Garth Brooks' Kansas City Concert at Arrowhead Stadium to Include a COVID Vaccine Clinic
"We're going to continue to take advantage of every opportunity we can to create vaccination opportunities," Kansas City Chiefs president Mark Donovan said Monday
Garth Brooks is taking over Kansas City's Arrowhead Stadium next Saturday — and in addition to enjoying music, fans will have an opportunity to get a jab, too.
The Aug. 7 concert is set to have a COVID-19 vaccination clinic on-site, the Kansas City Star reported Wednesday.
Kansas City Chiefs president Mark Donovan said during a media call on Monday that the organization's "goal is to get as many people vaccinated as possible, on the business side as well as in the community."
"We're going to continue to take advantage of every opportunity we can to create vaccination opportunities," he said.
He added: "We've got a little concert coming up here with Garth Brooks with about 70,000-plus fans, and we're working on having a vaccination site on-site for the concert. We'll continue to do that. Not sure if we're going to be able to do it on game days. We're trying to work through that as well."
Brooks, 59, is currently on a stadium tour, with his next show at Nissan Stadium in Nashville, Tennessee, followed by the sold-out stop in Kansas City, Mo. Other stops will include cities in Nebraska, Ohio, North Carolina, Maryland and Massachusetts. On Wednesday, the country singer added a stop in Seattle, Washington, on Sept. 4.
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The Centers for Disease Control recommended this week that people wear masks indoors in areas with high levels of transmission, whether vaccinated or not. As of Wednesday, 49 percent of Americans have been fully vaccinated against COVID-19, while 57 percent have received at least one dose, according to CDC data.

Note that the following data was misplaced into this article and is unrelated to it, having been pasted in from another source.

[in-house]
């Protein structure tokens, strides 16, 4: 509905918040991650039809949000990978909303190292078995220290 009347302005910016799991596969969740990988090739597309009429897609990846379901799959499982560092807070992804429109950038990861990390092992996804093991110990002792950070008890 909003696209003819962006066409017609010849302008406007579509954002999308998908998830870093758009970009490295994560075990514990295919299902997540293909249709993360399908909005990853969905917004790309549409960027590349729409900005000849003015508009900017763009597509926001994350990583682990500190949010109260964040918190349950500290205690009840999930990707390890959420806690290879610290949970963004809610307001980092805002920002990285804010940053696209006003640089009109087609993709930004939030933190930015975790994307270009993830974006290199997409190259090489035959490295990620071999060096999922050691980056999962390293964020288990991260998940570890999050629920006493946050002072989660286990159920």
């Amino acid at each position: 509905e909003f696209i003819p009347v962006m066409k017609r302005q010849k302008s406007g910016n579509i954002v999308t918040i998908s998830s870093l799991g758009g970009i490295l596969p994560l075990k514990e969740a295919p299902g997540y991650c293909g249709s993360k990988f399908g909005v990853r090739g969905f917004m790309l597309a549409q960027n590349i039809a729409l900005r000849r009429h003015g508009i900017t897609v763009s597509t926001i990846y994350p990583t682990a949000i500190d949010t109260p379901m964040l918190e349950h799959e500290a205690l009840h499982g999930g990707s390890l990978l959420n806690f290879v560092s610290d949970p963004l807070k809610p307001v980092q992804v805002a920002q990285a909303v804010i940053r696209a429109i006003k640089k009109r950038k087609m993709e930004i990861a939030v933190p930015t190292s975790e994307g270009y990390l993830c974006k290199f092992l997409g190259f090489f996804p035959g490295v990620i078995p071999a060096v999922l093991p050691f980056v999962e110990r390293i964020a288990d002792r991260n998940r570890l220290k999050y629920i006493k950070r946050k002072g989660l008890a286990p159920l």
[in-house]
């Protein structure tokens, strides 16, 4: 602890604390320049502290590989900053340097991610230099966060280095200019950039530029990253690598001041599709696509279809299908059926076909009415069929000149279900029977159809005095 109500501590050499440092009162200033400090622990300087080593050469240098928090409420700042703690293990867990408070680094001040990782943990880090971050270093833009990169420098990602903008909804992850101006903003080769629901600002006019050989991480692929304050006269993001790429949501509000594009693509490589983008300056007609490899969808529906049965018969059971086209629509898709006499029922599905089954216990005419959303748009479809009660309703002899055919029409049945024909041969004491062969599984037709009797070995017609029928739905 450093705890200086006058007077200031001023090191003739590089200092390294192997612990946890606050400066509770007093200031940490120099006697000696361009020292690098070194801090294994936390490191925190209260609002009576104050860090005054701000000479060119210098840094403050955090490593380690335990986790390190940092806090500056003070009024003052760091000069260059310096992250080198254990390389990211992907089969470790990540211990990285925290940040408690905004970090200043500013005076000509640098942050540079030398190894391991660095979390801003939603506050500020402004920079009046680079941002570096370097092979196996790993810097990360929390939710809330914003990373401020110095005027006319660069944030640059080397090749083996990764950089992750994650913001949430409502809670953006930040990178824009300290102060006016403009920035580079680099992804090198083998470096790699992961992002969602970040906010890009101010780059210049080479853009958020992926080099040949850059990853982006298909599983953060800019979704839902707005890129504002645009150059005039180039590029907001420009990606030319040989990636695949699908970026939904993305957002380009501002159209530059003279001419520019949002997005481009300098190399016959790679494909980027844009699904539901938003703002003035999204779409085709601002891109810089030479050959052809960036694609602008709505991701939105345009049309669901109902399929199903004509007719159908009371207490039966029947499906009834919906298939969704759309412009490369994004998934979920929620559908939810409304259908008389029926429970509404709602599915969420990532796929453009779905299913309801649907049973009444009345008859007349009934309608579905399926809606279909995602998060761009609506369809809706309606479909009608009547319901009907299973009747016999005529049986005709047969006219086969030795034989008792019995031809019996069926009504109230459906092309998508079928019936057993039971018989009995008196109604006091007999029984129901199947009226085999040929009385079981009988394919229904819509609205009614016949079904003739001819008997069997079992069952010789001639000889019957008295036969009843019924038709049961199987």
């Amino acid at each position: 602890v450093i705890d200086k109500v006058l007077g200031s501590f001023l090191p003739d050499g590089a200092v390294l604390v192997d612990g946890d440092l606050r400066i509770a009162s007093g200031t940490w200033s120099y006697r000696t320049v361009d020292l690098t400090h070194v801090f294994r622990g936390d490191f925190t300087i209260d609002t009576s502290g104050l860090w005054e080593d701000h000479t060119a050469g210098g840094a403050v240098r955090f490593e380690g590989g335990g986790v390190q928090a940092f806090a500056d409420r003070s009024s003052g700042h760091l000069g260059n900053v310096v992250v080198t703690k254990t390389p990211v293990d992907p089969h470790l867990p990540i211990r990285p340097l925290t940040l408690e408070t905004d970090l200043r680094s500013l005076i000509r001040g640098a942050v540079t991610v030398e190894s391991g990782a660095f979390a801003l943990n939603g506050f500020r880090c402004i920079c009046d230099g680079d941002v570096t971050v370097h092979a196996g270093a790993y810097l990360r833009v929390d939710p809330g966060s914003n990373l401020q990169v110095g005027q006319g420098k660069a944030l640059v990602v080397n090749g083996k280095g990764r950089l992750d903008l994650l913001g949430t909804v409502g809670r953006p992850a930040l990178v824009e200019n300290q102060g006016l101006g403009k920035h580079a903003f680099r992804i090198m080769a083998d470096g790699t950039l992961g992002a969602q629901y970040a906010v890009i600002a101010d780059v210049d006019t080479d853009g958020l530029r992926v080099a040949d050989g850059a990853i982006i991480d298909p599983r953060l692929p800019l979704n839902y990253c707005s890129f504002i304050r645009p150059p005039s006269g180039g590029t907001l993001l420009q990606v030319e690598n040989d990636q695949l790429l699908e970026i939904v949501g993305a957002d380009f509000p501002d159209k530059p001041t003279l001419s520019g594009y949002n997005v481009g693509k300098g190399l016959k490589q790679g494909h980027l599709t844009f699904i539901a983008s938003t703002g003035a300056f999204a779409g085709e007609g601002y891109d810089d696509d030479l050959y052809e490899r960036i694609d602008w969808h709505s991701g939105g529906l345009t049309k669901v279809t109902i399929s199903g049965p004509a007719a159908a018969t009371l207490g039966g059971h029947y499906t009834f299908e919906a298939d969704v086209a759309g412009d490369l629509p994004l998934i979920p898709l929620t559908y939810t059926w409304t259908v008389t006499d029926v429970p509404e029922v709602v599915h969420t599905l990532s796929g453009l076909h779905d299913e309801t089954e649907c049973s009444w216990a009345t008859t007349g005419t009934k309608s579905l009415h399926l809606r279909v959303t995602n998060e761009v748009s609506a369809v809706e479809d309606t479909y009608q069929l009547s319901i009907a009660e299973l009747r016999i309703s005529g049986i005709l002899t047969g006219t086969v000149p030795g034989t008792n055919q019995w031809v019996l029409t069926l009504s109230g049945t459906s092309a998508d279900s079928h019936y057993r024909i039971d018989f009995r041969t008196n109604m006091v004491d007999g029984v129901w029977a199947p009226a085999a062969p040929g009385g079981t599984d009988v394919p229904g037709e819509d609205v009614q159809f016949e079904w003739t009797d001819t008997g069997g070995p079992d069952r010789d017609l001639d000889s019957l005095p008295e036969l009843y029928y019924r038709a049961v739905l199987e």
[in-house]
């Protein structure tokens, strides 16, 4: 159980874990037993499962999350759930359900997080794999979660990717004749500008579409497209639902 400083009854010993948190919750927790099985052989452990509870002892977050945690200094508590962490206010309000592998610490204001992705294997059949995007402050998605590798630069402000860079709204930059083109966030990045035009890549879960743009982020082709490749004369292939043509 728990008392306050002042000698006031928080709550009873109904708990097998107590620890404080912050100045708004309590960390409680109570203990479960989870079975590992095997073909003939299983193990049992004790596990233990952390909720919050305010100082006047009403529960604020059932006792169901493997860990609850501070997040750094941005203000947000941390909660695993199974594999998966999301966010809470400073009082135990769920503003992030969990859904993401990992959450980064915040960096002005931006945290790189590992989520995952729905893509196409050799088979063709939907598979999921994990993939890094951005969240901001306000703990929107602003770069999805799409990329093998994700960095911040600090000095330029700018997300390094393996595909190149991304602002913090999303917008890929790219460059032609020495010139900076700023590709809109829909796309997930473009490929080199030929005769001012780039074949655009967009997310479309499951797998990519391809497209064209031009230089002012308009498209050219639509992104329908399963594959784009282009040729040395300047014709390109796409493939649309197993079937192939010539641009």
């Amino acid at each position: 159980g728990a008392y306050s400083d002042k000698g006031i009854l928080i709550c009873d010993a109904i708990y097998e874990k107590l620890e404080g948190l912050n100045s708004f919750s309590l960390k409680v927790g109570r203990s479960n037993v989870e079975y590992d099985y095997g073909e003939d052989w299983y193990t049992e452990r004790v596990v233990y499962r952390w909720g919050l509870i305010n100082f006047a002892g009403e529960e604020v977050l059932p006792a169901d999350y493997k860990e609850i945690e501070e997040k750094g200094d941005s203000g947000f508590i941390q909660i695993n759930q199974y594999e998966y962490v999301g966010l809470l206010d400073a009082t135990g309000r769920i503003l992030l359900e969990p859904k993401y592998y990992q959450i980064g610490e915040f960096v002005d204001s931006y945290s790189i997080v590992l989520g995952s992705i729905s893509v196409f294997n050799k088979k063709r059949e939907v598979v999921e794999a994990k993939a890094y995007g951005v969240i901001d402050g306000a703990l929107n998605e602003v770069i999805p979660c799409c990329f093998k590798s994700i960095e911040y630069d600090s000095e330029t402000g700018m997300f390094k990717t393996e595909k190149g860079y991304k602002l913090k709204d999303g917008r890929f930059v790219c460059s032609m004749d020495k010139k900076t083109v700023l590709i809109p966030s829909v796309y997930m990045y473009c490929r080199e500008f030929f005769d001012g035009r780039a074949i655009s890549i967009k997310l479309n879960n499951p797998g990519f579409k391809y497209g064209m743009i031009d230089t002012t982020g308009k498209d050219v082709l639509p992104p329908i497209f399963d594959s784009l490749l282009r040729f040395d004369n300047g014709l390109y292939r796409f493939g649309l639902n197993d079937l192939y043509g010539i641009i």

In Missouri, 41 percent have been fully vaccinated, according to state data.
At Arrowhead stadium, masks are not required, but are "recommended for guests who are not fully vaccinated," and staff members that have not been vaccinated "will be directed to wear a mask," according to the Chiefs' website.
With growing concern over the Delta variant, which is currently the most predominant strain circulating throughout the country, Americans are encouraged by the CDC to mask up to curb the spread once again.
While Delta has been known to infect people fully vaccinated against COVID-19, known as "breakthrough" cases, the vast majority of new cases are in people who have not received the vaccine.
"The vast majority of transmission is occurring in unvaccinated people and through unvaccinated people," CDC Director Dr. Rochelle Walensky said earlier this week. "But unlike the Alpha variant that we had back in May, where we didn't believe that if you were vaccinated you could transmit further, this is different now with the Delta variant. And we're seeing that now, infection is possible if you are a rare breakthrough infection, that you can transmit further which is the reason for the change."
"With the Delta variant, vaccinating more Americans now is more urgent than ever," Walensky added.
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